Doctors debated the merits of bypass surgery to solve heart problems during a major cardiology conference on Monday, as studies suggested angioplasty and medication could be safe alternatives.
One study by South Korean researchers found similar survival rates among people who had balloon angioplasty, a less invasive technique for opening the arteries, and among patients who underwent open heart surgery for serious coronary disease.
A second US study presented at the American College of Cardiology conference raised questions about whether bypass surgery or medication is best, but found that early risks of surgery complications may even out over time.
In bypass surgery, vessels are taken from a patient's arm or leg and sewn onto the heart to replace clogged ones. It is the most common method of treating people with left main coronary artery disease.
Doctors have long sparred over which method is best for treating the narrowing of the arteries that is the major cause of heart attacks, with heart failure afflicting more than six million people in the United States alone.
Angioplasty, a procedure to open blocked arteries, is less invasive than bypass surgery but can require more repeat procedures if the artery restricts again over time.
Huge improvements in medications to reduce cholesterol and improve heart function have also raised new questions about when surgery is the optimal choice.
The South Korean study involved a randomized clinical trial of 600 patients who received either angioplasty or bypass surgery, and showed similar survival rates and about the same number of major adverse events like heart attack and stroke after one year.
The PRECOMBAT trial's findings were also published Monday in the New England Journal of Medicine.
The study used a primary outcome measure combining four factors to measure safety and efficacy: death from any cause, heart attack, stroke, and and the need for further treatment to reopen arteries using TVR (target vessel revascularization).
Death, heart attack and stroke rates were similar among the two groups.
Nine percent of patients in the angioplasty group experienced ischemia-driven TVR after two years, compared to 4.2 percent in the bypass group.
"The incidences of death, heart attack and stroke -- which are indicators of safety and have a significant impact on mortality -- were comparable," said Seung-Jung Park, lead study author.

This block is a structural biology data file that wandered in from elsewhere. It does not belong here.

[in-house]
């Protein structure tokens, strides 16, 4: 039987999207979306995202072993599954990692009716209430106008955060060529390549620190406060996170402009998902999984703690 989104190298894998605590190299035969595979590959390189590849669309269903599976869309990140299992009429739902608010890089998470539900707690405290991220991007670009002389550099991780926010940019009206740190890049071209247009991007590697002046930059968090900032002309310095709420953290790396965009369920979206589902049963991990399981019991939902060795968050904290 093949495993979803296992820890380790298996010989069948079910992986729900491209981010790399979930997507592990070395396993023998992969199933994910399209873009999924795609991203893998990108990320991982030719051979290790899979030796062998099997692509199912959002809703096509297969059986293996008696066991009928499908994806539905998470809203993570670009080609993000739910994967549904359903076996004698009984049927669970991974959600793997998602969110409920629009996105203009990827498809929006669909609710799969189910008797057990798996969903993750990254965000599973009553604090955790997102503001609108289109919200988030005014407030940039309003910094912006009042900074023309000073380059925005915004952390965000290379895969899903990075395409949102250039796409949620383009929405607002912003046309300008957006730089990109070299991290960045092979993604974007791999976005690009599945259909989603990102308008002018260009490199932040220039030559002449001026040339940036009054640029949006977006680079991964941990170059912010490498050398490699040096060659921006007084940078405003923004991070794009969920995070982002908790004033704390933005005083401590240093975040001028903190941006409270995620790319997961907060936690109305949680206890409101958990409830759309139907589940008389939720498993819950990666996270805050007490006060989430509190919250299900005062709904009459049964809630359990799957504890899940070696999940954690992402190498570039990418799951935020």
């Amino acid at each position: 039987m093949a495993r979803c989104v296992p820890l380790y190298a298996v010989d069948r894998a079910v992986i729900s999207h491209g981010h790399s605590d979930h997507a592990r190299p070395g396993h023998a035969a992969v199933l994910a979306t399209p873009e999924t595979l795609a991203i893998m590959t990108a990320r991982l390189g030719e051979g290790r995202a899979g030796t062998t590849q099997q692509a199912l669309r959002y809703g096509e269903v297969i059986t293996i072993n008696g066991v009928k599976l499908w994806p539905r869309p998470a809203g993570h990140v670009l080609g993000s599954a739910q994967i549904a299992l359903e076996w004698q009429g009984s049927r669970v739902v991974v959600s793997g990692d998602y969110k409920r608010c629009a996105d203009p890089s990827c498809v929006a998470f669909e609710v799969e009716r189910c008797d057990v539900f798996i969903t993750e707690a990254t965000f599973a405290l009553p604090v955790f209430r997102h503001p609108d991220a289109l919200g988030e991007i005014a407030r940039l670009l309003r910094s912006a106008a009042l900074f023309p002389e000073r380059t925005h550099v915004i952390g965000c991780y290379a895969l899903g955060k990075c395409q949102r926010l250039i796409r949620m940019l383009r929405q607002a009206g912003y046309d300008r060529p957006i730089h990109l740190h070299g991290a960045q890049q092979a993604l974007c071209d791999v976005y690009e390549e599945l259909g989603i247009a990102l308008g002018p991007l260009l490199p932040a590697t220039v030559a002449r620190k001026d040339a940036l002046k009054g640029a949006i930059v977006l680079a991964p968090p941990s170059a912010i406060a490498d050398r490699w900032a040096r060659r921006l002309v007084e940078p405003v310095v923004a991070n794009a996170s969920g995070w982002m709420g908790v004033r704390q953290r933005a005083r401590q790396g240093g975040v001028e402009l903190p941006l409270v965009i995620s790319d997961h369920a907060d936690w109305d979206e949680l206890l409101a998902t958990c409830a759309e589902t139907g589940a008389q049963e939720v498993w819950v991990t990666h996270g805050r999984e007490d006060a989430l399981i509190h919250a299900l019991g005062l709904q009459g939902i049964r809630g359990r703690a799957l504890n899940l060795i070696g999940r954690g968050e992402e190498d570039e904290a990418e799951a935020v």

"Although angioplasty did have a higher risk of TVR, this efficacy endpoint does not have a direct association with mortality and thus has a less significant implication than the safety outcomes," he added.
"Therefore we can conclude that angioplasty can be a feasible alternative to CABG (coronary artery bypass)."
However, he cautioned that the study was statistical in nature and "cannot be considered clinically directive."
The second study, known as the STICH trial, also sparked debate among experts with its findings that overall survival was about the same among patients treated with medication alone for clogged arteries versus bypass patients.
The international study was conducted at 99 medical centers in 22 countries, with about 600 patients randomly assigned to the ideal medical therapy alone for their ailment and another 600 assigned to bypass surgery plus medication.
Overall survival rates were similar among the two groups, and while bypass survival was initially lower, the rate covered after the two-year post-operation mark.
Patients who had bypass surgery eventually saw a significantly reduced risk of dying from heart disease (19 percent).
"The take home message, for me, is that STICH trial supports bypass surgery on top of the best medical therapy versus medical therapy alone to reduce cardiovascular related mortality," said Eric Velazquez, associate professor of medicine at Duke University and lead author of the study.
Cardiologist Spencer King, who moderated a panel of experts discussing the trials, described the findings as "a work in progress," and said the research provides more reason for doctors to carefully examine each patient's individual situation before deciding on a course of therapy.
"We have learned a lot of interesting things," King said.
"It doesn't tell me for sure that these patients for sure should have surgery, it doesn't tell me for sure that they shouldn't."
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